A voice says, “Step Forward,” and we do.
We stand one heel touching the other. We are haggard. We have slept coiled next to and on top of one another for weeks, maybe months, it’s impossible to know.
“Remove your clothing.”The voice says.
We do. Our bones jut, poke, and hang from our skins. We are not fed. The woman in front of me, my forward toe touching her back heel, is my wife. We are twenty-eight and will remain twenty-eight for eternity. At this point, I can’t care. I haven’t seen my wife naked in so long I don’t recognize her anymore. There are others behind me, five total.
“Number one” The man says, meaning my wife, “Step forward, face away.”
My wife does as she is told and the man raises a gun. I cannot see him as the sun ruins the reflection of him I had been watching. My wife arches her back as though she can soften the blow she knows is coming. Her olive skin is dry and tired and I can’t hold her. My heart is dead so I feel nothing at this realization.
This is our fate, our punishment for denial of oppression. The sun sags again and I see the face of the man that will execute my wife and, shortly thereafter, will execute me.
“Three…” The man says and I can see my wife clench her teeth, her jaw alternately flexing and quivering.
There was a time when a man who stood for his own equality was called heroic. The men who built this nation, tired of the oppression of their native England, revolted and spilled their blood for the freedom I still believe in. Unfortunately, freedom is dying. As the calendar pages fall so do the bodies of those who choose freedom. It seems as though we have lost.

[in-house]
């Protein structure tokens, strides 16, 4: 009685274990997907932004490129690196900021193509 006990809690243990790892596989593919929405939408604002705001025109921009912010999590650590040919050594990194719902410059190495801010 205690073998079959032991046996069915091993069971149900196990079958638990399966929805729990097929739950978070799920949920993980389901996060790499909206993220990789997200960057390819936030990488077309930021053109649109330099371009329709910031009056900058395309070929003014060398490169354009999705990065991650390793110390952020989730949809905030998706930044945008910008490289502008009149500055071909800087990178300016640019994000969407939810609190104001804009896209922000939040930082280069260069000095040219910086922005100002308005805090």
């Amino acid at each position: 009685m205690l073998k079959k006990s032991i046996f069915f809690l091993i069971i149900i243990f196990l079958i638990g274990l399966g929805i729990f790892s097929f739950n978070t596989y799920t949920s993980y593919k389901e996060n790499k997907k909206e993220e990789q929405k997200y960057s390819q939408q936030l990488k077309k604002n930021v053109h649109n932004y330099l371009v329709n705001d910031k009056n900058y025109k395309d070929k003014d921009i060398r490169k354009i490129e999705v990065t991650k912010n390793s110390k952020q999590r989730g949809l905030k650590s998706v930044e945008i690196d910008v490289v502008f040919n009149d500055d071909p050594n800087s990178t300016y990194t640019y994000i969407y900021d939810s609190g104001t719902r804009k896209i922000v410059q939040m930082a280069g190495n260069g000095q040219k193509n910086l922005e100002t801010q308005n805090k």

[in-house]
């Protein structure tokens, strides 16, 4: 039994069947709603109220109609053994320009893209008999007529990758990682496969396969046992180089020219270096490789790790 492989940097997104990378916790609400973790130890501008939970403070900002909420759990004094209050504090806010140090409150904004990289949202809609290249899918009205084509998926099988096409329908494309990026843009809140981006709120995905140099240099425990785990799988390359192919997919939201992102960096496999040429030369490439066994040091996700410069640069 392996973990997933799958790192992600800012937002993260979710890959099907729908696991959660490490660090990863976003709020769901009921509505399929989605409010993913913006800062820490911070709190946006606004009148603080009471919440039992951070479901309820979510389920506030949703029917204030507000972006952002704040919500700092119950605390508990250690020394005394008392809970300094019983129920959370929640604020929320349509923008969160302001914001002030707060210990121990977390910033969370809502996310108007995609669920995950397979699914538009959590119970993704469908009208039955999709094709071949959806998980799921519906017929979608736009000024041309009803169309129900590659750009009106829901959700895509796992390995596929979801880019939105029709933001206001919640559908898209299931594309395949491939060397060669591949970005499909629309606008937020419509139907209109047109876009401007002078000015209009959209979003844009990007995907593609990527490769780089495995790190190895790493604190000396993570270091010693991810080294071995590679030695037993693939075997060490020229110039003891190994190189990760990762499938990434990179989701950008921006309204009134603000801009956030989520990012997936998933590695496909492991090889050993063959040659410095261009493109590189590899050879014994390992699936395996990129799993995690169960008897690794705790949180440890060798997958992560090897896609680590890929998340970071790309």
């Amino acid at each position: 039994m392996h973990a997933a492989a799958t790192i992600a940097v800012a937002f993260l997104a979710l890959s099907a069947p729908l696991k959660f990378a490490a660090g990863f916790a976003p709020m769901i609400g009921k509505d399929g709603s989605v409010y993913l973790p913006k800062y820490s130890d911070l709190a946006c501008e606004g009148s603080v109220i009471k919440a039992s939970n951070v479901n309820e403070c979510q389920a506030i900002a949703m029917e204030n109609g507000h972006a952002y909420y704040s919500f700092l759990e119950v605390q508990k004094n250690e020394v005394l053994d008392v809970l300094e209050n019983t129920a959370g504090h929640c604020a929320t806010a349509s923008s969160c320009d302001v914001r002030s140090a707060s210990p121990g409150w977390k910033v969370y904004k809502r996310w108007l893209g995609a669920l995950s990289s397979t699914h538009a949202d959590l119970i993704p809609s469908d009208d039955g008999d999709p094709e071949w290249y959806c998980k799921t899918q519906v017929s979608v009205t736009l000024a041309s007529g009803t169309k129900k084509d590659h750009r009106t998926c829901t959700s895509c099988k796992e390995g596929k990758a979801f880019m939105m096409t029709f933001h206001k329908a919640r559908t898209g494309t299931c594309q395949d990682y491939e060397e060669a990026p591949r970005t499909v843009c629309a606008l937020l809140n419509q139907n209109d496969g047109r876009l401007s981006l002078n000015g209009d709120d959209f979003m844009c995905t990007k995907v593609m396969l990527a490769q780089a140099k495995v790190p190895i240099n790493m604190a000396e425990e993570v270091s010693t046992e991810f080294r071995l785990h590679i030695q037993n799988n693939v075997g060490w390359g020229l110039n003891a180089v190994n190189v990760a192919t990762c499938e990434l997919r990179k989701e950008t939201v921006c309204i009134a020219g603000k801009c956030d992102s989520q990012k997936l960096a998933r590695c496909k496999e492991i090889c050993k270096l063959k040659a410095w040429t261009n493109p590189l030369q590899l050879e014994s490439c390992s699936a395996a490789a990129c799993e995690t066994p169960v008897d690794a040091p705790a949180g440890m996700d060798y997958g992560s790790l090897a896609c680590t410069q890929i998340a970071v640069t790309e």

My wife, I cannot remember her name, is beginning to sob and the burst of tears running down her face makes my jaw sting with thirst.
They have given us our chances. We were offered immunity and acceptance in exchange for submission. We have been given our opportunity.
We, the rest of us, watch with a sideways glance and I hear another person gulp loudly as they swallow the same lump of saliva that filled my mouth at the sight of water.
The droning voice over the loud speaker, we’ve heard it for as long as we can remember. It repeats in a sickening roll: Eht euqinu eid gnuoy.
The man pulls the hammer back and the explosion makes me squint and jump. From inside the room it was never that loud. I watch my wife’s head snap back, then another crack and another bullet slams into her making her drop her arms. A final shot at the top of her head kicks a curl of her blond hair to the ground and the rest of her follows. Her eyes catch mine just before they steel into nothing.
Another man in Khakis–they all wear khakis–enters. He is carrying a gun over one shoulder. He grabs my wife’s body by the ankles and drags it out of the orange clay dust and into another room or outside to be thrown atop the others we have heard. Her blood soaks into the earth.
“Step forward, Face away.”The man says.
He counts down, allowing me to rethink the offer a final time. Subjugation in exchange for my life. This man does not know why he is doing this, only that he must or he too will face this decision. My America is lost and I exhale slowly as I feel the bullets, never hearing anything again.
With the last of my strength, my stomach against the ground, I scrawl with my dying finger: A gun cannot compel real desire only contempt for its bearer.
The man with the gun slung over his shoulder walks toward me, my vision blurring, lightening and darkening and he stamps his designer shoes through my message. His eyes are empty and sad and nothing more.